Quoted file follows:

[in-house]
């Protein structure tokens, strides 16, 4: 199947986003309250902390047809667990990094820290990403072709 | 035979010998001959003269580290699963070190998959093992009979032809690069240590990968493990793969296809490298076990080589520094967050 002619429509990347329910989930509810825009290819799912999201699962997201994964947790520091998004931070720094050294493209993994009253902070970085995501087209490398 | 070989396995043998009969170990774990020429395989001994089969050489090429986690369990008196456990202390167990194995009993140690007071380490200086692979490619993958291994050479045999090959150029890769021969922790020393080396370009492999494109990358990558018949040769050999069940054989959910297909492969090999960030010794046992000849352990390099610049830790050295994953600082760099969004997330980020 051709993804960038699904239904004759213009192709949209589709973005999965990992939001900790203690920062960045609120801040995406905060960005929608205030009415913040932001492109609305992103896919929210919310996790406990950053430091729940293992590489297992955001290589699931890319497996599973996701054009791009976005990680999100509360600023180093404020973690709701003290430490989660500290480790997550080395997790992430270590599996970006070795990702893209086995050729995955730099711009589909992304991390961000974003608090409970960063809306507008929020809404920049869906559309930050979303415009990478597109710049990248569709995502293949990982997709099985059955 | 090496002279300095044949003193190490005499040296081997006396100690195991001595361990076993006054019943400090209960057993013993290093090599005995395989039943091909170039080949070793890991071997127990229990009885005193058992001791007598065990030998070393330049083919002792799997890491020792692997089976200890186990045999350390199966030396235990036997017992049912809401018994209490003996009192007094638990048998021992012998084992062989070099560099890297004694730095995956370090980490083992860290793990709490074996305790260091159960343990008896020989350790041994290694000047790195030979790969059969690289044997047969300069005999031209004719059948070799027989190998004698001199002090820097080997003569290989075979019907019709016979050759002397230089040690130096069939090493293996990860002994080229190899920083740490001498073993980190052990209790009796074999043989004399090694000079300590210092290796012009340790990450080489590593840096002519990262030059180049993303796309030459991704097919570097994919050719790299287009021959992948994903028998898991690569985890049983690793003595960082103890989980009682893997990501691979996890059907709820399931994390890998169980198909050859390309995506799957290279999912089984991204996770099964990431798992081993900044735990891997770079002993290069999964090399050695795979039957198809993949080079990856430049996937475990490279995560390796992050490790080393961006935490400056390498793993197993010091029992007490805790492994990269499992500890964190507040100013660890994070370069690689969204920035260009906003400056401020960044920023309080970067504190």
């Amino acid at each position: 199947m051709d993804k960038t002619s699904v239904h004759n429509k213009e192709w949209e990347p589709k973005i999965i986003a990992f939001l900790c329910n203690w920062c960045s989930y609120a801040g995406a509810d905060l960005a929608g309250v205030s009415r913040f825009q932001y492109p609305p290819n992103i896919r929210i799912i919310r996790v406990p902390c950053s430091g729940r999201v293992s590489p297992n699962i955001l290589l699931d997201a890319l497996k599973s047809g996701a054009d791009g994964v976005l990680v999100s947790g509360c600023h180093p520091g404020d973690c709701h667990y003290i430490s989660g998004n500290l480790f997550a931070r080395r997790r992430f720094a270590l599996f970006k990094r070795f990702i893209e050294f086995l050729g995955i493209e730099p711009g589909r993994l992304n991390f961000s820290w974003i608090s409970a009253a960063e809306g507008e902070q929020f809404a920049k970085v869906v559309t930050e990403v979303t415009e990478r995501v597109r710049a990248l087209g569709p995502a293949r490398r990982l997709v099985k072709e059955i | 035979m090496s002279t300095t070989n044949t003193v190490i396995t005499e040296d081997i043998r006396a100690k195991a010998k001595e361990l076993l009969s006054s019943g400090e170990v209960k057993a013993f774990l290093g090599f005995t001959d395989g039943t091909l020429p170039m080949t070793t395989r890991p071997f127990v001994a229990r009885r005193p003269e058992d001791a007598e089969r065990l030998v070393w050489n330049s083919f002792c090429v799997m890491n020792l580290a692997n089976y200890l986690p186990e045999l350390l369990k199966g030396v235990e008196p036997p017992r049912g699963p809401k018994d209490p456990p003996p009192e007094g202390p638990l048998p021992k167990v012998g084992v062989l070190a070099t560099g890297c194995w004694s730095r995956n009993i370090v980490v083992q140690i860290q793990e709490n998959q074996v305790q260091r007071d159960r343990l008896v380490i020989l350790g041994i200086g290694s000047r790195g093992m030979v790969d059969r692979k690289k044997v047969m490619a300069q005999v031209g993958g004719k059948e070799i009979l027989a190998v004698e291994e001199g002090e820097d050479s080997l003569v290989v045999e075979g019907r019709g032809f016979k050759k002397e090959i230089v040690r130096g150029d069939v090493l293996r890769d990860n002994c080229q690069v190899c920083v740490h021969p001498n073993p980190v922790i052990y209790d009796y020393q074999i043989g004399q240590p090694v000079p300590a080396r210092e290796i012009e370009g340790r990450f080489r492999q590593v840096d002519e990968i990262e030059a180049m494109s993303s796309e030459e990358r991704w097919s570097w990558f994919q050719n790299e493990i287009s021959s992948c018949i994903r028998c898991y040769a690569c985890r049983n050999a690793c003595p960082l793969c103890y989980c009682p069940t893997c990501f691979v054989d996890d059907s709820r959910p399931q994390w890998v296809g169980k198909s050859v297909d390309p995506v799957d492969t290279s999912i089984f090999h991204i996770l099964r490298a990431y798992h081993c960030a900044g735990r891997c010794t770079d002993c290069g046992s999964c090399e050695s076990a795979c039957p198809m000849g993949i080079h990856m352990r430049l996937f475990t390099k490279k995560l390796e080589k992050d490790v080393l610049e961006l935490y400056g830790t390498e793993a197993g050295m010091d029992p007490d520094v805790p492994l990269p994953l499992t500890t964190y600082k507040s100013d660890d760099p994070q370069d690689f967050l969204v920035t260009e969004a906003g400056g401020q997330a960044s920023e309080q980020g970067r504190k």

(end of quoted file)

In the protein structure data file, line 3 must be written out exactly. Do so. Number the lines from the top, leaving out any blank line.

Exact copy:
């Amino acid at each position: 199947m051709d993804k960038t002619s699904v239904h004759n429509k213009e192709w949209e990347p589709k973005i999965i986003a990992f939001l900790c329910n203690w920062c960045s989930y609120a801040g995406a509810d905060l960005a929608g309250v205030s009415r913040f825009q932001y492109p609305p290819n992103i896919r929210i799912i919310r996790v406990p902390c950053s430091g729940r999201v293992s590489p297992n699962i955001l290589l699931d997201a890319l497996k599973s047809g996701a054009d791009g994964v976005l990680v999100s947790g509360c600023h180093p520091g404020d973690c709701h667990y003290i430490s989660g998004n500290l480790f997550a931070r080395r997790r992430f720094a270590l599996f970006k990094r070795f990702i893209e050294f086995l050729g995955i493209e730099p711009g589909r993994l992304n991390f961000s820290w974003i608090s409970a009253a960063e809306g507008e902070q929020f809404a920049k970085v869906v559309t930050e990403v979303t415009e990478r995501v597109r710049a990248l087209g569709p995502a293949r490398r990982l997709v099985k072709e059955i | 035979m090496s002279t300095t070989n044949t003193v190490i396995t005499e040296d081997i043998r006396a100690k195991a010998k001595e361990l076993l009969s006054s019943g400090e170990v209960k057993a013993f774990l290093g090599f005995t001959d395989g039943t091909l020429p170039m080949t070793t395989r890991p071997f127990v001994a229990r009885r005193p003269e058992d001791a007598e089969r065990l030998v070393w050489n330049s083919f002792c090429v799997m890491n020792l580290a692997n089976y200890l986690p186990e045999l350390l369990k199966g030396v235990e008196p036997p017992r049912g699963p809401k018994d209490p456990p003996p009192e007094g202390p638990l048998p021992k167990v012998g084992v062989l070190a070099t560099g890297c194995w004694s730095r995956n009993i370090v980490v083992q140690i860290q793990e709490n998959q074996v305790q260091r007071d159960r343990l008896v380490i020989l350790g041994i200086g290694s000047r790195g093992m030979v790969d059969r692979k690289k044997v047969m490619a300069q005999v031209g993958g004719k059948e070799i009979l027989a190998v004698e291994e001199g002090e820097d050479s080997l003569v290989v045999e075979g019907r019709g032809f016979k050759k002397e090959i230089v040690r130096g150029d069939v090493l293996r890769d990860n002994c080229q690069v190899c920083v740490h021969p001498n073993p980190v922790i052990y209790d009796y020393q074999i043989g004399q240590p090694v000079p300590a080396r210092e290796i012009e370009g340790r990450f080489r492999q590593v840096d002519e990968i990262e030059a180049m494109s993303s796309e030459e990358r991704w097919s570097w990558f994919q050719n790299e493990i287009s021959s992948c018949i994903r028998c898991y040769a690569c985890r049983n050999a690793c003595p960082l793969c103890y989980c009682p069940t893997c990501f691979v054989d996890d059907s709820r959910p399931q994390w890998v296809g169980k198909s050859v297909d390309p995506v799957d492969t290279s999912i089984f090999h991204i996770l099964r490298a990431y798992h081993c960030a900044g735990r891997c010794t770079d002993c290069g046992s999964c090399e050695s076990a795979c039957p198809m000849g993949i080079h990856m352990r430049l996937f475990t390099k490279k995560l390796e080589k992050d490790v080393l610049e961006l935490y400056g830790t390498e793993a197993g050295m010091d029992p007490d520094v805790p492994l990269p994953l499992t500890t964190y600082k507040s100013d660890d760099p994070q370069d690689f967050l969204v920035t260009e969004a906003g400056g401020q997330a960044s920023e309080q980020g970067r504190k």